Reading Old Books
Today is the birthday of Martin Chemnitz (1522-1586). Known as the “Second Martin” Chemnitz helped to bring order to the Lutheran Church following the death of Martin Luther in 1546. The Treasury of Daily Prayer describes him this way, “Chemnitz combined a penetrating intellect and an in almost encyclopedic knowledge of scripture and the Church Fathers with a genuine love for the Church.” The “Second Martin” was the principal author of the Formula of Concord, one of our Lutheran Confessional documents, which helped settle a number of disputes that arose in the latter half of the 16th century.
Recognizing that this is Martin Chemnitz’s birthday I pulled one of his books from my shelf: Ministry, Word and Sacraments: An Enchiridion. I was given this text by the late Rev’d Walter Carlson, who contended for the Faith against heretical teaching here in Central Pennsylvania in the last quarter of the 20th century. In some ways Carlson gave his life to the fight.
Ministry, Word and Sacraments is a small handbook written by Chemnitz that serves as a summary of what pastors are supposed to do and be. It is wonderfully practical and rooted, as Chemnitz always was, deeply in scripture. It is one of the most significant books on my shelf as a pastor, but here is the thing: I did not read it until I was into my first year of ministry in the parish. Some might say, “better late than never,” but I was angry when I finished the book. Why? Because a book like this, written in 1593 by one of the church’s greatest theologians and teachers, was never on the reading list at my seminary (instead we had plenty of Neo-Marxist Liberation Theology with Gustavo Gutiérrez and friends). When I finished Chemnitz's work, from which I learned so much about being a pastor, I knew there were some serious gaps in my education as a Lutheran pastor. I knew I needed to take steps to fill the gaps.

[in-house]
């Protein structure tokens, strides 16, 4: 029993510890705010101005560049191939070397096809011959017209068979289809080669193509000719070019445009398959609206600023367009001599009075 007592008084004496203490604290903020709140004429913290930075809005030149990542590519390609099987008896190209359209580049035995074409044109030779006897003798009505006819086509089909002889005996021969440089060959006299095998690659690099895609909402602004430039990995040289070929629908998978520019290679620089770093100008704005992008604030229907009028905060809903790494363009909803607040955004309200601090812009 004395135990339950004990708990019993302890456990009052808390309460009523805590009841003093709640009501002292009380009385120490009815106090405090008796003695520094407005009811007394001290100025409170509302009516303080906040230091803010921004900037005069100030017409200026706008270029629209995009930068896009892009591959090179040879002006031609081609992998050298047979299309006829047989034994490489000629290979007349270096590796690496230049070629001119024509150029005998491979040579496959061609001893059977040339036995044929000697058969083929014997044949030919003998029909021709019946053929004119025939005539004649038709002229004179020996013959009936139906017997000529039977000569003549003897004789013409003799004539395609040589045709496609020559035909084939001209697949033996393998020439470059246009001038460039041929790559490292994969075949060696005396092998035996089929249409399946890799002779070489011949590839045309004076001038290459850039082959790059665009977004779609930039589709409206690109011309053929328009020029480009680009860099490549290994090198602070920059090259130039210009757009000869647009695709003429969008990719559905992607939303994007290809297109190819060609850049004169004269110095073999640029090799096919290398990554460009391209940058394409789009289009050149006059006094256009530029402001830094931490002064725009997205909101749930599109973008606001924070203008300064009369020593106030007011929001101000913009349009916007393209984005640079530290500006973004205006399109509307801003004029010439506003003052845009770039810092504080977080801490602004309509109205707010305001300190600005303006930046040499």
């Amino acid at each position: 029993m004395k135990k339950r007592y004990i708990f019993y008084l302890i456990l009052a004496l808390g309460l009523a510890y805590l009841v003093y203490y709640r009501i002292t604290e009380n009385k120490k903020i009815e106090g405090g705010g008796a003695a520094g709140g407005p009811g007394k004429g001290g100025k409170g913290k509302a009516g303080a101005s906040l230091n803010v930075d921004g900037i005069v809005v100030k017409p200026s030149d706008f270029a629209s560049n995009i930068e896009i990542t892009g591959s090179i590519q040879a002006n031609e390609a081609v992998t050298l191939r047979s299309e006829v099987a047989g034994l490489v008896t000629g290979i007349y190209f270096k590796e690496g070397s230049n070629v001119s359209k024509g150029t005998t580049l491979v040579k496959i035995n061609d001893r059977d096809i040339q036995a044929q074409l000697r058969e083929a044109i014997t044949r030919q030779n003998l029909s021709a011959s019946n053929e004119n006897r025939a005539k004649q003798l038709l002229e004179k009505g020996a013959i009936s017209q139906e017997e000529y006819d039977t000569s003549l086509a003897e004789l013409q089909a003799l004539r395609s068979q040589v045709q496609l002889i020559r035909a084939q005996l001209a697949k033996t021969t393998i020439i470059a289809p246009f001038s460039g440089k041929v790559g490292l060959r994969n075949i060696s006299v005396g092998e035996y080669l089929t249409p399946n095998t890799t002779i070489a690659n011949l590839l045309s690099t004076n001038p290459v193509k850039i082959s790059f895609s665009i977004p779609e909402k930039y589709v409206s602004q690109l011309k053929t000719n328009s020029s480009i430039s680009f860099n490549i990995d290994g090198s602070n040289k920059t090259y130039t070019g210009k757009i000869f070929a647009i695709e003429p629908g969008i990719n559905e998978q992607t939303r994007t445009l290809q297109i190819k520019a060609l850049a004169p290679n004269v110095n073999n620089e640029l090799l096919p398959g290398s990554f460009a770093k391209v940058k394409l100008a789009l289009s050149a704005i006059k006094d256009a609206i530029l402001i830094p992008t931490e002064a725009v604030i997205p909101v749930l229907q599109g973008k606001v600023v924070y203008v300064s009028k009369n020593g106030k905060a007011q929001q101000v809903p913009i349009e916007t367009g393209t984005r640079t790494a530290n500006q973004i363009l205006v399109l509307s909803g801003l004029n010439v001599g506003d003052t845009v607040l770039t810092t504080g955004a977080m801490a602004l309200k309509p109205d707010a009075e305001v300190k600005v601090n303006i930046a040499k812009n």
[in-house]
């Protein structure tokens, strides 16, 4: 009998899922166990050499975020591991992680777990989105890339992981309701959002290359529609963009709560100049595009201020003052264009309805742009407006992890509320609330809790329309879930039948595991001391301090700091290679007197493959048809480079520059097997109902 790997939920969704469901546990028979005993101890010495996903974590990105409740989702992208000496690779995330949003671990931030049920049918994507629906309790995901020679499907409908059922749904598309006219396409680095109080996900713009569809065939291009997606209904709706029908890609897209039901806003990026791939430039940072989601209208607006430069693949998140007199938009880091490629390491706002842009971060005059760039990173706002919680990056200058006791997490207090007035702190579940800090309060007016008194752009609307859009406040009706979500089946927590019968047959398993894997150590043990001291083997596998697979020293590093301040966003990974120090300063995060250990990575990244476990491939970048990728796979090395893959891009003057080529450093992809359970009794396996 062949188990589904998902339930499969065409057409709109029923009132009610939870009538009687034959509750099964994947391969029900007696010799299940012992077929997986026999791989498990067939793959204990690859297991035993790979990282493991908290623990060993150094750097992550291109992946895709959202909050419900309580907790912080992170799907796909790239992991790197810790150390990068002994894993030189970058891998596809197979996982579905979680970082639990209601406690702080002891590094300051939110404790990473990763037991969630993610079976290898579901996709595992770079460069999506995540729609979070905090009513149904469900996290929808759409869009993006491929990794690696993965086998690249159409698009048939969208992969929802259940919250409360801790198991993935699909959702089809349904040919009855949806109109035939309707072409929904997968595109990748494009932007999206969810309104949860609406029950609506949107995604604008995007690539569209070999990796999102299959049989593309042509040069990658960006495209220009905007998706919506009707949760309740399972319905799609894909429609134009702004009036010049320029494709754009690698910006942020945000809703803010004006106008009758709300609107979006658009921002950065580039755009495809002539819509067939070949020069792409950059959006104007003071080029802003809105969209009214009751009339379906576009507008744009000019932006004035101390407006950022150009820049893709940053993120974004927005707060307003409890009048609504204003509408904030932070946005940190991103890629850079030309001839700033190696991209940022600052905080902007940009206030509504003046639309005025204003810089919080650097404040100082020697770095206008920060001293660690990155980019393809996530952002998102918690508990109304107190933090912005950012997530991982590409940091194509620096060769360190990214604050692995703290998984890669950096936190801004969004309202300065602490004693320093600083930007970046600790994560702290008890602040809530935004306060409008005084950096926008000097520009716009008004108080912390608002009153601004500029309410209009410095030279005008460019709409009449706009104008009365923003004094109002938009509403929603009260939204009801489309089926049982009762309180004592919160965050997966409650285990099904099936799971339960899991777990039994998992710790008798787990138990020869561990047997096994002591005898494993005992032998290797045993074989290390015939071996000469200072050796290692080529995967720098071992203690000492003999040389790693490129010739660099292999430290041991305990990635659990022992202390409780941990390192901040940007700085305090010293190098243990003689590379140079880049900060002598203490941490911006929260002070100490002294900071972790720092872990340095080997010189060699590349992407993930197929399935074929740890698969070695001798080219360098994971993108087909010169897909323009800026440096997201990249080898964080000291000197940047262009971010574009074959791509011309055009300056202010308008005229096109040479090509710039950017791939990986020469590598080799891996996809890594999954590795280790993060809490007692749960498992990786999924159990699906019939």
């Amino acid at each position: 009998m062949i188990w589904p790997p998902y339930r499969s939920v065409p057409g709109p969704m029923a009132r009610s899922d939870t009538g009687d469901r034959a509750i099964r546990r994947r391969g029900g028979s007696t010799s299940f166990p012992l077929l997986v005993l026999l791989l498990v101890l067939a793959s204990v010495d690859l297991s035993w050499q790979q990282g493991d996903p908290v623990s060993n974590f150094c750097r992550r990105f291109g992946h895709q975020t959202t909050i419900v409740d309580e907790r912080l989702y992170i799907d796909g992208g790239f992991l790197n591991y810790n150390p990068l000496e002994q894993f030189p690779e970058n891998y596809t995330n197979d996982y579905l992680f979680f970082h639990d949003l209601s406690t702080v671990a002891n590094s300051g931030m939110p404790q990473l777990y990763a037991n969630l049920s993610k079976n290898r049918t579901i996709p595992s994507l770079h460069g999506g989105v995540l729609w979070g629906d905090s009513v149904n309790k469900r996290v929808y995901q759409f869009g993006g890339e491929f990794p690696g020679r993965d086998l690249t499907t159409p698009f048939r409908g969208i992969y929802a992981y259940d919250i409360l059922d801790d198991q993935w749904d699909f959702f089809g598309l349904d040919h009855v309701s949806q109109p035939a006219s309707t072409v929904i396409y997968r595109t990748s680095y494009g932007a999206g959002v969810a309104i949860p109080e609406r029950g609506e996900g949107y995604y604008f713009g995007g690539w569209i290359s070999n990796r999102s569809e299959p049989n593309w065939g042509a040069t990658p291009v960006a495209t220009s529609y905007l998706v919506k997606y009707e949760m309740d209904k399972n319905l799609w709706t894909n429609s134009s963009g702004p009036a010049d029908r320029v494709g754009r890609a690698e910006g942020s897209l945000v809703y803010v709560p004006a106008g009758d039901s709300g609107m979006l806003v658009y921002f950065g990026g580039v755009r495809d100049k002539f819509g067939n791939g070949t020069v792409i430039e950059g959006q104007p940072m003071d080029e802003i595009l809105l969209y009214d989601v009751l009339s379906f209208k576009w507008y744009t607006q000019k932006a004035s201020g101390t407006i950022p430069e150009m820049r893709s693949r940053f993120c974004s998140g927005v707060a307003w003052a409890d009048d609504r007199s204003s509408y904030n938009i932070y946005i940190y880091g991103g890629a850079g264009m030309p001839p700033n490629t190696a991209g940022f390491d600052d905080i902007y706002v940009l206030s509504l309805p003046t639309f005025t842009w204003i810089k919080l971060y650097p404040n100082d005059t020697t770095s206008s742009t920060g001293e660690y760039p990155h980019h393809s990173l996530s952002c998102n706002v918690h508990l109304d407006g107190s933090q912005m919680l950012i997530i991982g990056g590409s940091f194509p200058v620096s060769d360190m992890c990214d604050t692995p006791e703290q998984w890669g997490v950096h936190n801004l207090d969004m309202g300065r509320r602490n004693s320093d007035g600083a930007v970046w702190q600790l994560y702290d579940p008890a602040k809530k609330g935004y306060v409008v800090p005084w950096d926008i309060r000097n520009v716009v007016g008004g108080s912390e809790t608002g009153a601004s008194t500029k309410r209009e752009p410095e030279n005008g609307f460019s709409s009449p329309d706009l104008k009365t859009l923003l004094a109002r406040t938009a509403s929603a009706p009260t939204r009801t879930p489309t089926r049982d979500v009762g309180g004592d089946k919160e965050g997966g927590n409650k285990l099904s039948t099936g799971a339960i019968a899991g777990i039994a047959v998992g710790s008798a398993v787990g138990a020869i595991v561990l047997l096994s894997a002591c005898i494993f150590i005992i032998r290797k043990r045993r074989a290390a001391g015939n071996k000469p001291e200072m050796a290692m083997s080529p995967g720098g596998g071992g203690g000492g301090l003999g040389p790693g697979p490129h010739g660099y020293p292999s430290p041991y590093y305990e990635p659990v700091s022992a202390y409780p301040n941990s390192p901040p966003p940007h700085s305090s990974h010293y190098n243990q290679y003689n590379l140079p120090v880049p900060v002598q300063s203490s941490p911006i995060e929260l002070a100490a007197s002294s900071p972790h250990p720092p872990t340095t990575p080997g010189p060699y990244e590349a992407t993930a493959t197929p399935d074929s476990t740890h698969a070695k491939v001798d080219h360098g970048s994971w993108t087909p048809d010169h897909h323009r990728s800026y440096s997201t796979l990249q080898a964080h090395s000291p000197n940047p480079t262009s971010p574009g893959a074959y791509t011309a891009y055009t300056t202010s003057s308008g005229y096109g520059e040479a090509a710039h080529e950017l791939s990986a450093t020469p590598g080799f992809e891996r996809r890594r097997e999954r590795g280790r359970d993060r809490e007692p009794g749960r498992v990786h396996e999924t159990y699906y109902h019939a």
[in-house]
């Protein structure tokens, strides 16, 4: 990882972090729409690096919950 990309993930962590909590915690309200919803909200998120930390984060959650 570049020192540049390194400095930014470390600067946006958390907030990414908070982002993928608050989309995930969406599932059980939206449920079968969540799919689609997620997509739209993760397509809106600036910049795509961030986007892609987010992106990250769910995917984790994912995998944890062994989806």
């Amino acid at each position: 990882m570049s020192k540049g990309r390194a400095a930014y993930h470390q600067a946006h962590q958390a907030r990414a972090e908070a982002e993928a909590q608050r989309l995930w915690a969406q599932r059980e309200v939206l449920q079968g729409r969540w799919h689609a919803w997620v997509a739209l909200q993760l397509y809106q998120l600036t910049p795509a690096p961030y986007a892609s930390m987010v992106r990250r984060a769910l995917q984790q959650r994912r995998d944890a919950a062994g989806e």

What kind of Lutheran seminary does not have pastoral candidates read Martin Chemnitz or other church fathers? One not worth going to if one wants to be a faithful Lutheran pastor. This speaks ultimately to the purpose of the Office of holy ministry (the pastorate). If a seminary is seeking to produce biblically trained, orthodox, faithful pastors they will be reading and studying old books. If a seminary is seeking to produce religious “community activists” then they will be reading the latest approved books by the prevailing culture. Pro-tip: “religious community activists” destroy churches.
“For every new book (20th and 21st Centuries) you read, you should read two old books (19th century and before).” I don’t know who said it or wrote it, but there is wisdom to this quote. I think this is especially true in our own day and age when so much seems to be temporary or transient. We need to be reading and studying the things that last to the glory of God.